“There are other worlds than these”
Traditionally, in stories modeled after the Hero’s Journey, the main character receives a call to action, which he or she initially resists. Take, for example, Bilbo Baggins, who is cajoled out of his comfortable, quiet life to go on an adventure by Gandalf. In Stephen King’s fantasy stories, the characters are self-motivated. No one has to urge Jack Sawyer to light out for the Territories—he has a good reason to embark on a perilous journey. Similarly, Roland Deschain chooses his mission to find and save the Dark Tower, even though it will take him on a wild journey for the rest of his natural days. No one conscripts him. (Although, to be fair, sometimes his characters are yanked into a quest without being given any choice in the matter.)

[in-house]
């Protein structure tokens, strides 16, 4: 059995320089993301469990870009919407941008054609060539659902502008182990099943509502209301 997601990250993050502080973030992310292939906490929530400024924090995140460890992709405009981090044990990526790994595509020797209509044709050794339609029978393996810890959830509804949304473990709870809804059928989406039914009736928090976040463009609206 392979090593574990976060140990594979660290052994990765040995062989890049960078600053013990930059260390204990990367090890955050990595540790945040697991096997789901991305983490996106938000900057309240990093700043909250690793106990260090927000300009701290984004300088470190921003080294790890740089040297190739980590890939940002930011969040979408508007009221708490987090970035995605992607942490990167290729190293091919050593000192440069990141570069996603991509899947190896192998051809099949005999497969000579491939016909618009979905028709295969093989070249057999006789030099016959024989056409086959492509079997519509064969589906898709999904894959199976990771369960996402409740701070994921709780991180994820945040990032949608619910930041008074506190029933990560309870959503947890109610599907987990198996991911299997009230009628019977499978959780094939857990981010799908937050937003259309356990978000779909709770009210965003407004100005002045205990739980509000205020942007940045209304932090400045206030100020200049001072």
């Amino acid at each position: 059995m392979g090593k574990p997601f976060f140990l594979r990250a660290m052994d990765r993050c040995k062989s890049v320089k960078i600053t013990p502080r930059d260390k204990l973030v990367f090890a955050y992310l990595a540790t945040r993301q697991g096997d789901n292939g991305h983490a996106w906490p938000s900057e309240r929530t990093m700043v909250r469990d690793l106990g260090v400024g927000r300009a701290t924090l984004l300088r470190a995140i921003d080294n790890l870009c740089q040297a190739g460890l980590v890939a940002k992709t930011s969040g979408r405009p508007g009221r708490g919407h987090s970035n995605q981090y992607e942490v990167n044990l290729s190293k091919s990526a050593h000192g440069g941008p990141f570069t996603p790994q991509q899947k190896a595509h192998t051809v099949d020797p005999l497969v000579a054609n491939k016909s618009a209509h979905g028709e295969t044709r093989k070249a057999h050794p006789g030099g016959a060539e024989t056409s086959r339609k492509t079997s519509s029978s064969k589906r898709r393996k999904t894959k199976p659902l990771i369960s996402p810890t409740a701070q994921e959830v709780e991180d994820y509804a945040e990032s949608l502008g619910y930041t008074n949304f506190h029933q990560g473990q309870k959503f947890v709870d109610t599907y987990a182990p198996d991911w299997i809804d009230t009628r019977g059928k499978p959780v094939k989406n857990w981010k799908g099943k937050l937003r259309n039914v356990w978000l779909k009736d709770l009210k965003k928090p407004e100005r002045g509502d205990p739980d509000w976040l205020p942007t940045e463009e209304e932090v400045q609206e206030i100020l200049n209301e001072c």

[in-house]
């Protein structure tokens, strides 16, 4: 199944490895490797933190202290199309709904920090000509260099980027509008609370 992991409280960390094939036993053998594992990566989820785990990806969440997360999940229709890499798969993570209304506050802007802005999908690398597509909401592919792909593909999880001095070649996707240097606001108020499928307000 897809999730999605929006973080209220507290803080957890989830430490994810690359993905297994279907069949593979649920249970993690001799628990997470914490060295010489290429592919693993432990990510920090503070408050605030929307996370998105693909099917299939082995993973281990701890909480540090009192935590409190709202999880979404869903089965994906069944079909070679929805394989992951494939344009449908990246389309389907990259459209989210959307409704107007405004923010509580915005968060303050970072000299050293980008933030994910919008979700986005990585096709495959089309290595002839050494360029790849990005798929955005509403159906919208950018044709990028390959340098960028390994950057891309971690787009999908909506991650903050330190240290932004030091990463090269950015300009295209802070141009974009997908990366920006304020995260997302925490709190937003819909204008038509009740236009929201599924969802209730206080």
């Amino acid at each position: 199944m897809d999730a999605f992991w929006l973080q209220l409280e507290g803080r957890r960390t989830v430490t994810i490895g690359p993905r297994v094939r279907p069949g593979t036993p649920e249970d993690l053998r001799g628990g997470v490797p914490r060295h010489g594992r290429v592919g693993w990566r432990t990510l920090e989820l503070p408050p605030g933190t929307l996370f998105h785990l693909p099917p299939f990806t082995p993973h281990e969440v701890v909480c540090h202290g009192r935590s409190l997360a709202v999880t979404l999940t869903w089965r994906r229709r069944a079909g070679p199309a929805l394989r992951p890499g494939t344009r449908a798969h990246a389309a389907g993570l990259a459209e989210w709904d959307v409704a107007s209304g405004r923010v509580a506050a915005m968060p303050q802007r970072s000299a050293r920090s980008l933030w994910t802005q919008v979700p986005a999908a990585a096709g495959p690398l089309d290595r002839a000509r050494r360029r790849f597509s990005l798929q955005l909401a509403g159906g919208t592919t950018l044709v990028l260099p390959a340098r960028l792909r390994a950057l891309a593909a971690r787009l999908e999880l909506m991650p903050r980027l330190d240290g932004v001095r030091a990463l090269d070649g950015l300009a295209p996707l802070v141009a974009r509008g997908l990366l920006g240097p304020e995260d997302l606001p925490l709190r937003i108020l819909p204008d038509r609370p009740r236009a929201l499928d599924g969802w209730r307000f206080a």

In Fairy Tale, Charlie McGee Reade also decides for himself to go on a magical adventure although, when he sets out, he has no idea what dangers he will face and what will be asked of him while he attempts to achieve his goal.